Some useable physical activity data already exists in activity tracking databases but sits there underutilized. Most physical activity data needs standard medical codes to improve its interoperability. Other data could be retooled by correcting METs, which could provide more accurate estimates of energy expenditure (4, 5, 6, 7, 8), population specific intensity levels (9, 10), and might influence adherence to exercise training programs. Regarding METs, an issue for some researchers is that the ‘standard’ MET (3.5 ml oxygen/kg/min) was based on the measurements derived from one 70 kilogram, 40-year-old man (5), and then applied to survey research. Conversely, some activity trackers use ‘standard’ MET values from the Compendium of Physical Activities, which are intended for survey research, to estimate the energy expenditure and exercise intensity for an individual, which the Compendium advises is not its intended purpose.
Besides valid data, another issue activity trackers face is how should data be displayed or reported within an Electronic Health Record (EHR)? Doctors are already over-worked and many complain about the burden of EHRs, adding physical activity data to their workload and expecting them to do something proactive with it (without reimbursement too) is not going to happen. Make physical activity data easy for doctors to accommodate: summarize activity tracker data into an indicator of ‘compliance‘ or ‘non-compliance‘ with recommended physical activity guidelines, and provide that to an EHR. For research, and for the more inquisitive and less time constrained physician, the underlying data supporting a compliance indicator could be accessible via EHR patient portals (e.g. EPIC’s MyChart).
Finally, a new study (3) found the ActiGraph GT3X+ accelerometer not to be very accurate at low and moderate intensity levels. Of the few validation studies done on accelerometer based activity trackers, some were validated against the Actigraph as the criterion measure. However, this study itself also missed an opportunity for better measurement when they estimated Resting Metabolic Rate (RMR) using the Schofield equations rather than measuring it with the Oxycon Mobile system they had – RMR is essentially what 1 MET is. The study’s authors do disclose that they have receive funding support from Bodymedia, which Jawbone recently bought.
There is more to be sorted out in the consumer fitness/activity tracking eco-space. I think devices and apps that produce valid and reliable data can make an impact in exercise-oncology research, particularly in the time periods surrounding diagnosis and treatment.
1. Lakoski, S.G., et al. Midlife Cardiorespiratory Fitness, Incident Cancer, and Survival After Cancer in Men The Cooper Center Longitudinal Study. JAMA Oncol. 2015;1(2):231-237. doi:10.1001/jamaoncol.2015.0226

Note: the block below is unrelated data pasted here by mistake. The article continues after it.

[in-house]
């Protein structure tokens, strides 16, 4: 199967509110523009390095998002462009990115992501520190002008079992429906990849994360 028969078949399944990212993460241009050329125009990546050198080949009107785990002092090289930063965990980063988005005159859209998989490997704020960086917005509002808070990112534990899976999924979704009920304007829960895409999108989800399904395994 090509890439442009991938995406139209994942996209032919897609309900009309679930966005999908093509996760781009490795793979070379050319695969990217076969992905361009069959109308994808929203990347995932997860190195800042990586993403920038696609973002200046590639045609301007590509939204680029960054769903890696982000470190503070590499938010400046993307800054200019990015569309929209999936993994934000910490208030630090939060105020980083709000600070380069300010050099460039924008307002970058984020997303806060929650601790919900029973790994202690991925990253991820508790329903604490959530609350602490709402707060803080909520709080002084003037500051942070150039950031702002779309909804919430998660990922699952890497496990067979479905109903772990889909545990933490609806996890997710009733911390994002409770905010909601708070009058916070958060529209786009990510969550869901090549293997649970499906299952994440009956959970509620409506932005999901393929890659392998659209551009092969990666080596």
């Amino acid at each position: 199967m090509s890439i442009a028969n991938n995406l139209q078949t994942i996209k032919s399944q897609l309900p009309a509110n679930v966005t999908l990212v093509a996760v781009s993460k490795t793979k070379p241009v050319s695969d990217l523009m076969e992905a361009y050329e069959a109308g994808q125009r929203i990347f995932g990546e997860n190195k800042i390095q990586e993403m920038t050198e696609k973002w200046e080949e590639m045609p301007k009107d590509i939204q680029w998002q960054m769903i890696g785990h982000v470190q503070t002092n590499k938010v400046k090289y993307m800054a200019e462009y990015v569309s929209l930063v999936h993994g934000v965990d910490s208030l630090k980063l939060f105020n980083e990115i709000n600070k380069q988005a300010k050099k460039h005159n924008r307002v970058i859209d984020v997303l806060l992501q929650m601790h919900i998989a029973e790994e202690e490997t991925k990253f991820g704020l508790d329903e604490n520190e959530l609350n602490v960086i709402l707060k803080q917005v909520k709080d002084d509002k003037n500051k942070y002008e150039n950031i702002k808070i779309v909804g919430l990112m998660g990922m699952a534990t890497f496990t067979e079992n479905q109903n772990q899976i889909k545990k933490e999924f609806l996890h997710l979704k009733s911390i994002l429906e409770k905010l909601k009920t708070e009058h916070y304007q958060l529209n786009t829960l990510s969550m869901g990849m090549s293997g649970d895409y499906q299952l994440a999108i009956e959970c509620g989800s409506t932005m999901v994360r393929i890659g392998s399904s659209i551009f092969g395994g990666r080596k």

2. Pollock ML, Bohannon RL, Cooper KH, et al. A comparative analysis of four protocols for maximal treadmill stress testing. Am Heart J. 1976; 92(1):39-46.
3. Kim, Y., Welk G.J. Criterion Validity of Competing Accelerometry-based Activity Monitoring Devices. Med. Sci. Sports Exerc. 2015 Apr 23. [Epub ahead of print]
4. McMurray, R.G., et al. Examining Variations of Resting Metabolic Rate of Adults: A Public Health Perspective. Med. Sci. Sports Exerc., Vol. 46, No. 7, pp. 1352–1358, 2014.
5. Byrne, N., et al. Metabolic equivalent: one size does not fit all. J Appl Physiol 99: 1112–1119, 2005.
6. Kozey, S., et al. Errors in MET Estimates of Physical Activities Using 3.5 ml·kg–1·min–1 as the Baseline Oxygen Consumption. Journal of Physical Activity and Health, 2010, 7, 508-516.
7. Wilms, B., et al. Correction factors for the calculation of metabolic equivalents (MET) in overweight to extremely obese subjects. International Journal of Obesity (2014) 38, 1383–1387.
8. Hall, K., et al. Activity-Related Energy Expenditure in Older Adults: A Call for More Research. Med Sci Sports Exerc 2014 Dec;46(12):2335-40.
9. Blair, C.K., et al. Light-Intensity Activity Attenuates Functional Decline in Older Cancer Survivors. Med Sci Sports Exerc 2014 Jul;46(7):1375-83.
10. Herzig, K-H, et al. Light physical activity determined by a motion sensor decreases insulin resistance, improves lipid homeostasis and reduces visceral fat in high-risk subjects: PreDiabEx study RCT..International Journal of Obesity (2014), 1–8
11. Montgomery, P.G., et al. VALIDATION OF HEART RATE MONITOR–BASED PREDICTIONS OF OXYGEN UPTAKE AND ENERGY EXPENDITURE. Journal of Strength and Conditioning Research 23(5)/1489–1495.
12. Lebouf, SF., et al. Earbud-based sensor for the assessment of energy expenditure, HR, and VO2max. Med Sci Sports Exerc 2014;46(5):1046-52.
13. A systematic review of reliability and objective criterion-related validity of physical activity questionnaires. International Journal of Behavioral Nutrition and Physical Activity 2012, 9:103 pgs 1-55.